Drawn From Life

2 minute read
TIME

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nginx/1.14.0 (Ubuntu) When you’ve had enough of Rome’s ancient ruins, Caravaggio paintings and Bernini buildings, drop into the De Chirico House-Museum for a bracing look at the life and work of a 20th century master. Giorgio de Chirico fused a classical eye with a disquieting imagination to create Metaphysical art — like the eerie Melancholy and Mystery of a Street (1914), which depicts the shadowy figure of a girl rolling a hoop into a piazza — and later breathed new life into the Baroque.

De Chirico’s pristinely preserved two-level apartment in Rome’s splendid Piazza di Spagna, where he lived for more than 30 years until his death in 1978, is an intimate way to encounter some of the artist’s best-known works. A guide ushers visitors into the living area, which has been left largely as it was during De Chirico’s life and displays dozens of his works. “He lived in his own museum,” notes Victoria Noel-Johnson, project coordinator for the Giorgio and Isa de Chirico Foundation.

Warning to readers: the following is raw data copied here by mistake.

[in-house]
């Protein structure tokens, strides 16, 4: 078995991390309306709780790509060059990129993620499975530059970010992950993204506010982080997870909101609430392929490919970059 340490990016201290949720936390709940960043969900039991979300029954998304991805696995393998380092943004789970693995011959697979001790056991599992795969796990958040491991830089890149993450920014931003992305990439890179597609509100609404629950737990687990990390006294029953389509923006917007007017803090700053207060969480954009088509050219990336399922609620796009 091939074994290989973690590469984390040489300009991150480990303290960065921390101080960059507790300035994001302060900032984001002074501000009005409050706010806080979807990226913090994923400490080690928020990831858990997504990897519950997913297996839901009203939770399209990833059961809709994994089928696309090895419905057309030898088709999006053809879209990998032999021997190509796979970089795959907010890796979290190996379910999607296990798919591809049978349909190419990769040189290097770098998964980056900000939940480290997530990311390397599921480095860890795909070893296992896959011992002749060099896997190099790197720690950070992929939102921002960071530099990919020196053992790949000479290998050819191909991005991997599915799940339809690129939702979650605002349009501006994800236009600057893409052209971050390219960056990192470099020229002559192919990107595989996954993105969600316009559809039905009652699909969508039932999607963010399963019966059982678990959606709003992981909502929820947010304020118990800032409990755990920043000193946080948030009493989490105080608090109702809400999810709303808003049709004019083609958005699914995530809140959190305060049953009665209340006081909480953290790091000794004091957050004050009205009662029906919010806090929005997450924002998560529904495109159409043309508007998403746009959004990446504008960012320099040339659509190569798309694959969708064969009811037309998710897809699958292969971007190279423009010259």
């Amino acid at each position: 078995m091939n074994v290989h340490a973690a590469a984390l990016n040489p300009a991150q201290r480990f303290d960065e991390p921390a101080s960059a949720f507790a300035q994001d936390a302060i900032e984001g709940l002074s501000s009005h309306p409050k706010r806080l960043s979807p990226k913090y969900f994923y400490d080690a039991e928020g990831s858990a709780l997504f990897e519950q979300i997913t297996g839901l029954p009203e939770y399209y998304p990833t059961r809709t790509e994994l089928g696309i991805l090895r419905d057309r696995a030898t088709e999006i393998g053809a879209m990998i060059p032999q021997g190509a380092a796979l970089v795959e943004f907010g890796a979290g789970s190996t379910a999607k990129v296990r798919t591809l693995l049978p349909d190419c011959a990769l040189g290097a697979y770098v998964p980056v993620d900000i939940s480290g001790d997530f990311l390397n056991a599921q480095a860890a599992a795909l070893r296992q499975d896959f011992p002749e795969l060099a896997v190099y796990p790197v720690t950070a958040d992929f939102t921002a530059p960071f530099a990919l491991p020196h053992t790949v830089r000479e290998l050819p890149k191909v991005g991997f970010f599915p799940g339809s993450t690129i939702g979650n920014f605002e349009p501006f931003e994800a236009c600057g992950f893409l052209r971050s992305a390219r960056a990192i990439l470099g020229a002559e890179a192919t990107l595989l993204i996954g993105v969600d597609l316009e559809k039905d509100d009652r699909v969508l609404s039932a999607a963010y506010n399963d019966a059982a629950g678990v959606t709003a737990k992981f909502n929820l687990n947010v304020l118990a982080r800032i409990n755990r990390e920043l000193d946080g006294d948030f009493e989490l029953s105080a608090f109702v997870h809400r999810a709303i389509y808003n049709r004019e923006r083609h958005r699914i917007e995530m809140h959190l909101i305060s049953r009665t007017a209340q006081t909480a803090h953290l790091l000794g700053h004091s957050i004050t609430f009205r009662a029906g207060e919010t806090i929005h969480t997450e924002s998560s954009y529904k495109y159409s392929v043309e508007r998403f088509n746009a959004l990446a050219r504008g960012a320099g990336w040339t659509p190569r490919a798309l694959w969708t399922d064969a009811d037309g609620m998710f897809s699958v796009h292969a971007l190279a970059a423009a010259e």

The living room features several impressive neo-Metaphysical pieces from the 1960s and ’70s, including Orpheus the Wearied Troubadour (1970). During this period, De Chirico reworked the haunting depictions of piazzas and faceless troubadours from the canvases of the 1910s and ’20s that made him famous. There are also neo-Baroque portraits of De Chirico and his wife, Isabella, in regal 17th century attire, which display his masterly brushwork and ironic eye for melodrama.

De Chirico’s spirit is strongest in the top-floor painter’s studio, which remains just as he left it at the time of his death. Dried-up paint tubes and brushes are strewn about, and his unfinished oil-on-canvas copy of Michelangelo’s masterpiece The Doni Tondo is displayed on his easel. Sunlight streams through the skylights, illuminating De Chirico’s library of art and philosophy books and his collection of traditional Italian good-luck charms. De Chirico’s modern twist on the classical is a fresh and re-energizing dose of Roman art. Reservations must be made in advance. tel: (39-06) 679 6546; www.fondazionedechirico.it

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